Synergy announced details of their commercial launch of Trulance at the Leerink Global Healthcare Conference.
Launch strategy includes product readiness, branding strategy, and organizational readiness.
An effective early launch may be very important in attracting potential buyout suitors.
Synergy Pharmaceuticals (NASDAQ: SGYP) provided further details of their commercial launch of Trulance earlier today at the Leerink Global Healthcare Conference (see slide deck here). Although brief, it did provide some additional information for investors to consider. Given the importance of a successful launch, we decided to provide our take on what was described.
Trulance (plecanatide) is a peptide guanylate cyclase agonist that recently gained FDA approval for patients with chronic idiopathic constipation (CIC). This drug works to restore proper bowel function and improve symptoms associated with constipation. Synergy plans to file an sNDA for constipation-predominant, irritable bowel syndrome (IBS-C) later this quarter. They also plan to initiate their commercial launch for CIC later this quarter.
At the Leerink conference, Synergy described their launch strategy with three categories: product readiness, brand strategy, and organization readiness. We decided to dive into each of these categories to get a sense for how prepared (or not) they truly (pun intended) are.
According to management, a robust supply chain has been established and samples are ready to be distributed this quarter. Management has not provided much further information regarding their manufacturing capacity and this has been a point of concern dating back prior to the PDUFA date. However, given the likelihood of a slow initial uptake, they are likely to have sufficient quantity for their launch. Quality control is more difficult to assess, but the high likelihood that the peptide is being produced synthetically decreases the chances for contaminations.
In our view, the most important new development discussed in this category was the decision to use a 30-day blister pack rather than a bulk bottle packaging. From what we have found, this packaging can provide some advantages regarding ease of use and adherence. One obvious concern here is that this packaging is more expensive and will decrease profit margins. However, because this can result in stricter adherence to daily use, overall therapeutic consumption is likely to be greater from using this packaging. Ultimately, this decision may actually result in more patients using this product daily rather than using it on an "as needed" basis, which has been a real issue for all products in the constipation market.
Unsurprisingly, Trulance will be priced at parity with Linzess. As such, their goal will be to differentiate primarily from their product profile. This competitive positioning will leverage a better tolerability profile and some other label advantages including ease of use. Since Trulance can be taken with or without food, this may be ideal for certain patients. Management indicated their outreach strategy has already started and includes a number of pre-launch activities with the goal of raising physician awareness. During the Q&A, concerns were raised about their cash position and whether it will be sufficient to target these physicians. In their response, they cited the 80/20 rule, implying that a focused effort on the subset of physicians doing the majority of prescribing would enable a cost-effective approach to gaining market share. They went on to suggest that 25K physicians account for 70% of prescriptions. While we generally agree that the 80/20 rule here is appropriate, we have not fact checked these numbers.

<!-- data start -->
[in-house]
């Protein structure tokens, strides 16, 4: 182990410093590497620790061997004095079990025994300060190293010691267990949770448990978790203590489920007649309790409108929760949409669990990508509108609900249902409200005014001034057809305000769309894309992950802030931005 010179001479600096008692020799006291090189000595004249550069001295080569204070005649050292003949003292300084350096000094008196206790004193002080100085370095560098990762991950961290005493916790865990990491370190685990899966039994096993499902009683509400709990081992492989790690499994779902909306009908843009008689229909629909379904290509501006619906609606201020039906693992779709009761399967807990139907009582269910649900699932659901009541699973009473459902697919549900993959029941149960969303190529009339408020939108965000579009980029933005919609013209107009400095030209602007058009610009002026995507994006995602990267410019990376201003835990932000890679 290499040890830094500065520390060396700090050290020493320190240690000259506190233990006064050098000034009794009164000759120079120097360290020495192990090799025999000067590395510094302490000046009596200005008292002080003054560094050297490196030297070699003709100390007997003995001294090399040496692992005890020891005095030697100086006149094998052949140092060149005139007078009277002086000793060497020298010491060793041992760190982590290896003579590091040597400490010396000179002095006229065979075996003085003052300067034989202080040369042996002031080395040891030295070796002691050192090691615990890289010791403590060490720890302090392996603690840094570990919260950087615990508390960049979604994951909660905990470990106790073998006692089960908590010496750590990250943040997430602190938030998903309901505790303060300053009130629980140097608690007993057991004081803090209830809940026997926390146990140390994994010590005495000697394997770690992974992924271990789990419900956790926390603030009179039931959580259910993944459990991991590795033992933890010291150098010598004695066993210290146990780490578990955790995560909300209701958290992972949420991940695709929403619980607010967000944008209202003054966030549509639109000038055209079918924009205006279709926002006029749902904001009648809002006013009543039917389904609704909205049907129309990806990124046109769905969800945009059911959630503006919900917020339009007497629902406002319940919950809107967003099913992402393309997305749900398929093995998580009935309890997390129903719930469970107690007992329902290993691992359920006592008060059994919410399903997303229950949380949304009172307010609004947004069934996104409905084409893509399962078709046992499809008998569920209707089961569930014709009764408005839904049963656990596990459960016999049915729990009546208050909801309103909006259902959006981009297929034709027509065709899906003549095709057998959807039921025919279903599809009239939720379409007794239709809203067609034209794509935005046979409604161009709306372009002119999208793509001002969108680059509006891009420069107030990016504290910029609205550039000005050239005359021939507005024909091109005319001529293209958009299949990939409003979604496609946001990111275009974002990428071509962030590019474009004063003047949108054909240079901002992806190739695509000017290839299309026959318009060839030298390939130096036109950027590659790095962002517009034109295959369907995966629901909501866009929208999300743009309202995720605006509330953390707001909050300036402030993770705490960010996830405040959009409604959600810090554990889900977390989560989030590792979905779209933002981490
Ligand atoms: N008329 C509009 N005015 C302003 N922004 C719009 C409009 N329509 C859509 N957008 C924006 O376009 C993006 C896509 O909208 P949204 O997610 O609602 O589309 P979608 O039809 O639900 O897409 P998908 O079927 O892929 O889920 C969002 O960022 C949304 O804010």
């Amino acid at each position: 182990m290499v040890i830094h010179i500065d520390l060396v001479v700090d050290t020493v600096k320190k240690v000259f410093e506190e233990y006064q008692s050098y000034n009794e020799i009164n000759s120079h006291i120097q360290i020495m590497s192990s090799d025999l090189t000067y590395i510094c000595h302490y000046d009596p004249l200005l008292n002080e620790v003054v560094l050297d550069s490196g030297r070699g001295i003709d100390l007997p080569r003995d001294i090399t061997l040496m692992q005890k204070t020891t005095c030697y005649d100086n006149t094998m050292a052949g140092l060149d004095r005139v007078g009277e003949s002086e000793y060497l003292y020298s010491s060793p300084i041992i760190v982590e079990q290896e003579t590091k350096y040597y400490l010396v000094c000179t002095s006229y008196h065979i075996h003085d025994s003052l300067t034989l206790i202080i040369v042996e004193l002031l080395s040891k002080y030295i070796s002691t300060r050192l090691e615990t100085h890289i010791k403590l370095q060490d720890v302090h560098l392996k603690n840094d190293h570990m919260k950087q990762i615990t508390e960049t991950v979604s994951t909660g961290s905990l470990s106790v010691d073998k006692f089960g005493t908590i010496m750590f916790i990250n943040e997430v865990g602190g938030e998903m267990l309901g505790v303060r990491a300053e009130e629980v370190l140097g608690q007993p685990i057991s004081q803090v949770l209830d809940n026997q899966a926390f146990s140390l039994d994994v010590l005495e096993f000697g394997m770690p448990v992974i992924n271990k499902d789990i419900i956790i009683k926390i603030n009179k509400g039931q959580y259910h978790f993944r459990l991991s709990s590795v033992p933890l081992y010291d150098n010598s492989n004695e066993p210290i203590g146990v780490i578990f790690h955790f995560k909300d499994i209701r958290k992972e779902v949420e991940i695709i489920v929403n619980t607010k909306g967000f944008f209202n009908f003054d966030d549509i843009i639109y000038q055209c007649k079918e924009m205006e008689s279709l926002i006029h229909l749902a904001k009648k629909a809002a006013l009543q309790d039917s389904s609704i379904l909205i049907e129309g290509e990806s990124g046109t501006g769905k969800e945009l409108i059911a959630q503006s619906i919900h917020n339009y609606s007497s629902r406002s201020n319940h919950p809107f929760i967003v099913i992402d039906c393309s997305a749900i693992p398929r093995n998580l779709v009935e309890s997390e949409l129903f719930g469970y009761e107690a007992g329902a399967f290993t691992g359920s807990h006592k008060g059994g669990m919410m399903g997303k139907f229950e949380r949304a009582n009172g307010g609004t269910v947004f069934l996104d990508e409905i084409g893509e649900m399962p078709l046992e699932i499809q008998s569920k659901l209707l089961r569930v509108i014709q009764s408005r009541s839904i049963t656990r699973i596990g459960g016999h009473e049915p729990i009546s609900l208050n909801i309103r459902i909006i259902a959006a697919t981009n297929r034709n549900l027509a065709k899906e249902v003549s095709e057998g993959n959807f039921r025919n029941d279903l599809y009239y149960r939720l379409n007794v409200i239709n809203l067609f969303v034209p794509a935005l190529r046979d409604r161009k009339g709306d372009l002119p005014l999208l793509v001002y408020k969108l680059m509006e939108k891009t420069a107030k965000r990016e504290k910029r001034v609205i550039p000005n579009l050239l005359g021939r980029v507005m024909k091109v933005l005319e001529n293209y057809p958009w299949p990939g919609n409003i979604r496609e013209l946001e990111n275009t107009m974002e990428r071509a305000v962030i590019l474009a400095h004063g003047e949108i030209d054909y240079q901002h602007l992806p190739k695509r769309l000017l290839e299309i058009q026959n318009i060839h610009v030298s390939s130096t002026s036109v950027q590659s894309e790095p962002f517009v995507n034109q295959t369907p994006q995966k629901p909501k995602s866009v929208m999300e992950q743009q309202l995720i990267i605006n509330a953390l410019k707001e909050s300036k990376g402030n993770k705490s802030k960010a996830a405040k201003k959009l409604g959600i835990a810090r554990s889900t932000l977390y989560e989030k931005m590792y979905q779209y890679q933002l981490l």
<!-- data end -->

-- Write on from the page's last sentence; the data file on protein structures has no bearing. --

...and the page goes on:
Synergy has been building their commercial team for some time now, starting with the appointment of Troy Hamilton as their Chief Commercial Officer in early 2016. He came to Synergy after holding senior positions at both Shire and J&J where he led global brands for multiple GI indications. Notably, he led the commercial launch of Lialda while at Shire, which now contributes to over 5% of their annual revenue.
At the VP level, the commercial team appears to have substantial experience in analytics, forecasting, marketing and sales. Below that, their structure will include regional business directors who will implement their outreach strategy, presumably targeting those aforementioned physicians doing the bulk of CIC prescribing.
Management has made it clear from the beginning that they planned to use a contract sales force, but noted today that they will also include their own regional GI account specialists. This arrangement will likely give them more control over their sales strategy while still retaining the flexibility to cut their sales team should an appropriate suitor come knocking.
Payers and reimbursement strategy: Management mentioned that their goal is to get as many patients on Trulance as possible. They indicated that they have a robust copay card and patient assistance program in place to ensure prescriptions get filled. Their initial feedback from payers has been positive.
To summarize, management appears to be aware of the need for a directed sales and marketing strategy that leverages awareness already built by Linzess. In our opinion, if they can implement a cost-effective strategy to engage the major prescribers and generate even modest sales, they will become a more attractive buyout target.
Note: we published an earlier report on SGYP prior to its PDUFA date. You can find it here.
Disclosure: I we are long SGYP.